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Emerg Med J. 2019 May;36(5):310-314. doi: 10.1136/emermed-2019-208490. Epub 2019 Apr 3.

Could this be measles?

Author information

1
School of Medicine, University of Liverpool, Liverpool, UK.
2
Children's Emergency Department, Leicester Royal Infirmary, Leicester, UK.
3
Microbiology Department, Whiston Hospital, Prescot, UK.
4
Emergency Department, St Helens and Knowsley Hospitals NHS Trust, Prescot, UK.
5
Faculty of Health, Education and Community, Liverpool John Moores University, Liverpool, UK.

Abstract

Infection with the measles virus causes an unpleasant disease with many potentially serious complications. It is predominantly a childhood illness but can affect any age. Measles is extraordinarily contagious, but immunisation with measles containing vaccine provides comprehensive protection. An international programme of universal immunisation from the mid-1980s has been very effective; measles was declared eliminated in the USA nearly two decades ago and became a rarity in other countries with high rates of vaccine uptake. Until recently, this was a forgotten disease in high-income countries, but paediatricians, emergency and primary care physicians worldwide are now encountering measles with increased frequency. Attributed to international travel and pockets of vaccine hesitancy locally, new outbreaks of measles have been recorded in many regions thought to have been free of the disease. Because it was previously so uncommon, measles presents a diagnostic challenge and an unrecognised case may cause infection to spread among communities. The present article presents a case of confirmed measles infection and discusses the epidemiology, clinical features, investigation, management and prevention of measles.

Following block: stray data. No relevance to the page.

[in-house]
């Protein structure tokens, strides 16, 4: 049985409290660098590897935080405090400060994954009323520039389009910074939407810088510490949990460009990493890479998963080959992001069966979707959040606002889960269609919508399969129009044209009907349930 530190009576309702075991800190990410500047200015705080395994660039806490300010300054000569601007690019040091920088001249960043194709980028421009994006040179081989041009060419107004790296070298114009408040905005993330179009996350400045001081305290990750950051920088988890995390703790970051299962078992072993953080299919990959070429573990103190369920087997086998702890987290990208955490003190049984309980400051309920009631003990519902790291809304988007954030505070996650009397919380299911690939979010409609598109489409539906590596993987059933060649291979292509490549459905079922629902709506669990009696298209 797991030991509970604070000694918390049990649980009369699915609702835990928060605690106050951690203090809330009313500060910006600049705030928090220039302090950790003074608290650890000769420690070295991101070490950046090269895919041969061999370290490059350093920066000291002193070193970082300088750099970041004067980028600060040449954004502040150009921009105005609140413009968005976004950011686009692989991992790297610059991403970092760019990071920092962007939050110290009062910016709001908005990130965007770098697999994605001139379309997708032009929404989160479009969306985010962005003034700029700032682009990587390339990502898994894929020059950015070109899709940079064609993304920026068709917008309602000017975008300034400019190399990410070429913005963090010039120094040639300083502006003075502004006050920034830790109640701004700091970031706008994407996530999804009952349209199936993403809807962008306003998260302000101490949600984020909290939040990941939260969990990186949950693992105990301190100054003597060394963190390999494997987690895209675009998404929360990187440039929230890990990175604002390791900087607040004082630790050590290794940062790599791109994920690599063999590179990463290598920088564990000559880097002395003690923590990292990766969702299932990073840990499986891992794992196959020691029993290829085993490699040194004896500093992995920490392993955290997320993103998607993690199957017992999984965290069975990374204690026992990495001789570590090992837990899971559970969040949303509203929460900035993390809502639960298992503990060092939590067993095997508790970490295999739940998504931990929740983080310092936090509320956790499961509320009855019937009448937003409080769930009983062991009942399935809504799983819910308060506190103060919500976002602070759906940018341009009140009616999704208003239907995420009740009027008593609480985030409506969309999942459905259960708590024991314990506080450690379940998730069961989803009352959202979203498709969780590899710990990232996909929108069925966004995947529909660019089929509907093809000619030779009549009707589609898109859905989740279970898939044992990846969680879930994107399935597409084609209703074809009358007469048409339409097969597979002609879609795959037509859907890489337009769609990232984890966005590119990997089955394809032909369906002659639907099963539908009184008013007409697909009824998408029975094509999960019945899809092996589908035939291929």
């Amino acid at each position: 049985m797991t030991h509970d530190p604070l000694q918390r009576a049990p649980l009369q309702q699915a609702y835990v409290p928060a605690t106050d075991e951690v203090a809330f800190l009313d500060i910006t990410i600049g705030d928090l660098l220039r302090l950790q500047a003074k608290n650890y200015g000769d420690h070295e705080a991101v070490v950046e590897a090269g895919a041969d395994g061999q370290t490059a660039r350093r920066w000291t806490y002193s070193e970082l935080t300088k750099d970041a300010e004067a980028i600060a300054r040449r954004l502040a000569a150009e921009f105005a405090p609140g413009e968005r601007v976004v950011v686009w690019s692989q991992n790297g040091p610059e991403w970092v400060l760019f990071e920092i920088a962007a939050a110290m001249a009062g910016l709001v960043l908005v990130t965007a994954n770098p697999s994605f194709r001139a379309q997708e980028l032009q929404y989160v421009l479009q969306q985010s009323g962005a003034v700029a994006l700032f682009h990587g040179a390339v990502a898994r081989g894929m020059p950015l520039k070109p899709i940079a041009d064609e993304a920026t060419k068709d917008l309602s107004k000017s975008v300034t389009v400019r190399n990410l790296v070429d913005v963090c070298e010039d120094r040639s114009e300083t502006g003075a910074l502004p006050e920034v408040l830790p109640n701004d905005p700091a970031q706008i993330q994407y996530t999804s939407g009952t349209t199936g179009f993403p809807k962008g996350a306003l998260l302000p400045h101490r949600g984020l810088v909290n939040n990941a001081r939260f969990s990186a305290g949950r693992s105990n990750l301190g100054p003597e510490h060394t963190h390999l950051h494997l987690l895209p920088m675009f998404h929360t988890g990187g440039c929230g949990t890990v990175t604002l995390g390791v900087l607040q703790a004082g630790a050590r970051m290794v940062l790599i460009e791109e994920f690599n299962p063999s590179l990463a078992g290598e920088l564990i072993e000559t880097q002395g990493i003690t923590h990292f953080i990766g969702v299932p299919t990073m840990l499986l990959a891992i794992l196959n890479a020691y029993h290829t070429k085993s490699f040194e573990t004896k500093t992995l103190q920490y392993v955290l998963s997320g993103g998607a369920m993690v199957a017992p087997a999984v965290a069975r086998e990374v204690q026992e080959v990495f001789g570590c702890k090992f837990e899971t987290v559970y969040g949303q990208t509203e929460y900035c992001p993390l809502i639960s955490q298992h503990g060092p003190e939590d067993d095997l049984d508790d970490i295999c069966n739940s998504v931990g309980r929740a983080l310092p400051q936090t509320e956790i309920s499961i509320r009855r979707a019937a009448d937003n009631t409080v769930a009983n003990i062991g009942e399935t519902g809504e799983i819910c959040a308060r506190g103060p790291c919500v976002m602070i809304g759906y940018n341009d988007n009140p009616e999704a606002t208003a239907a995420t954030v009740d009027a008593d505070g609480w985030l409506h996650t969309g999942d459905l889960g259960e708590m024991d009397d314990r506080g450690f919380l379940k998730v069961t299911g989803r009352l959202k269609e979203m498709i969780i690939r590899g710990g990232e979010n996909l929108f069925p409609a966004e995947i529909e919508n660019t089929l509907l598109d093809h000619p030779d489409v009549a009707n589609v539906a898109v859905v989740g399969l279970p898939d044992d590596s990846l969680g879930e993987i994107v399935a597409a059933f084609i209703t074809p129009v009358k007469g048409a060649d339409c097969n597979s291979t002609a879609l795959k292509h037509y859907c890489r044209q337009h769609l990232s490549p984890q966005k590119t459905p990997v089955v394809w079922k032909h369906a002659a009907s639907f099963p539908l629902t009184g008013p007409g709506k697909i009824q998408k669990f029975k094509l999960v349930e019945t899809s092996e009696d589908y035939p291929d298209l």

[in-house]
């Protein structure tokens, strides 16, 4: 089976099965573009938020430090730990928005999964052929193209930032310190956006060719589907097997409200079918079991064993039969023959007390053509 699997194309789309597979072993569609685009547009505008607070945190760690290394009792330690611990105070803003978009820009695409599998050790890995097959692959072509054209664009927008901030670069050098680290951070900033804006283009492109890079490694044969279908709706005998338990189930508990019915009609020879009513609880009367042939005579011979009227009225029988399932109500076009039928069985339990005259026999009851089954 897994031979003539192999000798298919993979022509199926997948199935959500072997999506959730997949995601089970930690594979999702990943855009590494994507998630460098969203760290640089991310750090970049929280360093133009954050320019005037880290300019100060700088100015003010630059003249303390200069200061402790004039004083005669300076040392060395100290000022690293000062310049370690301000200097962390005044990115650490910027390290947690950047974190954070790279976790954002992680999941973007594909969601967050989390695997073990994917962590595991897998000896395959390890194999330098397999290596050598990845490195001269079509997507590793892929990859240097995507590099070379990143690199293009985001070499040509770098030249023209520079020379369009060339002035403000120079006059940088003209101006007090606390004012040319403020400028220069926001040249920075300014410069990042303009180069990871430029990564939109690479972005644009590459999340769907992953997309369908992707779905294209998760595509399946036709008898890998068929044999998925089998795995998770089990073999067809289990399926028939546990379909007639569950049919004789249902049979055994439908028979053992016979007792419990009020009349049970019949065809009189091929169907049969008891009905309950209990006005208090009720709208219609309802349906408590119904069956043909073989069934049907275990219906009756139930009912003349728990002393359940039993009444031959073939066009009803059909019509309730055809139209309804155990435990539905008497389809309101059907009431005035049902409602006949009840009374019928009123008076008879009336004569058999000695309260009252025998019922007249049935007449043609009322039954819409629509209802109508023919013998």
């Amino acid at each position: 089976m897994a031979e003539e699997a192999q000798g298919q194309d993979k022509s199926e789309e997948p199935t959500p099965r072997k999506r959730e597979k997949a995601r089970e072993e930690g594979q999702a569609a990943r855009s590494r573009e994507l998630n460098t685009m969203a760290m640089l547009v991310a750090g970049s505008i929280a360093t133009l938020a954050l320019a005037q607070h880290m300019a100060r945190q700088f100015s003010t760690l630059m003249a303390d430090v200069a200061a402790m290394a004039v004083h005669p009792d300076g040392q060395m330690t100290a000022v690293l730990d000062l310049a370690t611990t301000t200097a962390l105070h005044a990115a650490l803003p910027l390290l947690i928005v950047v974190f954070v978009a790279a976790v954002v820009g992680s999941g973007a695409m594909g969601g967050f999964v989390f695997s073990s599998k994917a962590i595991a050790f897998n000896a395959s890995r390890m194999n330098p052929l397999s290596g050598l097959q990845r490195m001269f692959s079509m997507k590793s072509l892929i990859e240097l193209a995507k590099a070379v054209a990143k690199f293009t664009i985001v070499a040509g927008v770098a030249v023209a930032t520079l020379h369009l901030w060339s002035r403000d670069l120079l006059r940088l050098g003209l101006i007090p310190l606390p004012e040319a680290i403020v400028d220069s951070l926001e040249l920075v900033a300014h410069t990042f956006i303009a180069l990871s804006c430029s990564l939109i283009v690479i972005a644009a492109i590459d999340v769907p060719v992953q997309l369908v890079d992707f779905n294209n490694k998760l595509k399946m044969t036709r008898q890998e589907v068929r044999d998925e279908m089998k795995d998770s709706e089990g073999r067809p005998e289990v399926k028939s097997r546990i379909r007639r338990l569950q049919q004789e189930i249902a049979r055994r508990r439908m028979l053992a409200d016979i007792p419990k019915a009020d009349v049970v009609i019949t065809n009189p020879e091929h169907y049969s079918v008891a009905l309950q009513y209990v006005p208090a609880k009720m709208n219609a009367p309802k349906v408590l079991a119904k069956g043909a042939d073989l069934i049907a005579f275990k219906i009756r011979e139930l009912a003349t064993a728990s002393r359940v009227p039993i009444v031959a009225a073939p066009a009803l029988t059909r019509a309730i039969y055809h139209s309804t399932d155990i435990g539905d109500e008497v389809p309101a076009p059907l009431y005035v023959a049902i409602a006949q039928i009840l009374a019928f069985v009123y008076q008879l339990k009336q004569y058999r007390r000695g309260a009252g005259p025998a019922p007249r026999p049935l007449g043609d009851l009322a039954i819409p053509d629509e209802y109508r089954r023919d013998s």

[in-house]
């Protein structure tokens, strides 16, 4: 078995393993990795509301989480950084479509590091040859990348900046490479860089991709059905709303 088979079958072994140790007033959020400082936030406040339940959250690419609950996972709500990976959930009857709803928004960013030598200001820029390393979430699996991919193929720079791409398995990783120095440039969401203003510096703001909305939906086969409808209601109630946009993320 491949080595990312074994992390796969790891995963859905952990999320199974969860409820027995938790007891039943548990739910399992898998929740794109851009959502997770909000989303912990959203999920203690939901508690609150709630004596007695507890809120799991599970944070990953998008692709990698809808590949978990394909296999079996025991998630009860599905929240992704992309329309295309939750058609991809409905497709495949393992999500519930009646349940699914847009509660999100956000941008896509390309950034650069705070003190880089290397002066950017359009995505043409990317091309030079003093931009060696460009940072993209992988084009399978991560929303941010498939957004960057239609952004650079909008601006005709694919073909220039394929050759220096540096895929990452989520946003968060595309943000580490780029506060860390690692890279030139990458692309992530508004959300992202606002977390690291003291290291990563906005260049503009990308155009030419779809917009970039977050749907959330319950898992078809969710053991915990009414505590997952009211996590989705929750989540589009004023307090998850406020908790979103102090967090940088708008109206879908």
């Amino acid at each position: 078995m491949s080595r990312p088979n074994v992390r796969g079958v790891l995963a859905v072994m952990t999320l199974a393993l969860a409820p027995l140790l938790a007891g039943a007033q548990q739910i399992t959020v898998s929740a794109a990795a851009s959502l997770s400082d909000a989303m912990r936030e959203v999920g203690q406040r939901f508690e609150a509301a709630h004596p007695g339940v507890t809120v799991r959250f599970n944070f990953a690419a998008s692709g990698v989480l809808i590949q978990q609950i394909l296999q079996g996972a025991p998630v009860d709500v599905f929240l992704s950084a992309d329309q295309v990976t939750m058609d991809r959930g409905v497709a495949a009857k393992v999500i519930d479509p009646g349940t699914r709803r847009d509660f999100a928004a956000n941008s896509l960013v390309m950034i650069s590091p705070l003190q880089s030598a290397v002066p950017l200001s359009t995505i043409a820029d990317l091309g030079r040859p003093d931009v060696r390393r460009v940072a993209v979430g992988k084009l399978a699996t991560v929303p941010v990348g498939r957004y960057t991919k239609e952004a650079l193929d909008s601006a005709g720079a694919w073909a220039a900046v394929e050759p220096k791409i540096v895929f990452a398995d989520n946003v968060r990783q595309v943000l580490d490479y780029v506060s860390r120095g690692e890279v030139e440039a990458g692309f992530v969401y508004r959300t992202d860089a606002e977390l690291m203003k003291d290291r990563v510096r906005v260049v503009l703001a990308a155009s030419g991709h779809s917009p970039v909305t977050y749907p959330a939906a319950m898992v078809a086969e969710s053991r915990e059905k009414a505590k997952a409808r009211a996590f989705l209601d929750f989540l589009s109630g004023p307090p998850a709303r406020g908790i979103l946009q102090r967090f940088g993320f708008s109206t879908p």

KEYWORDS:

emergency department; infectious diseases; paediatrics

Conflict of interest statement

Competing interests: None declared.

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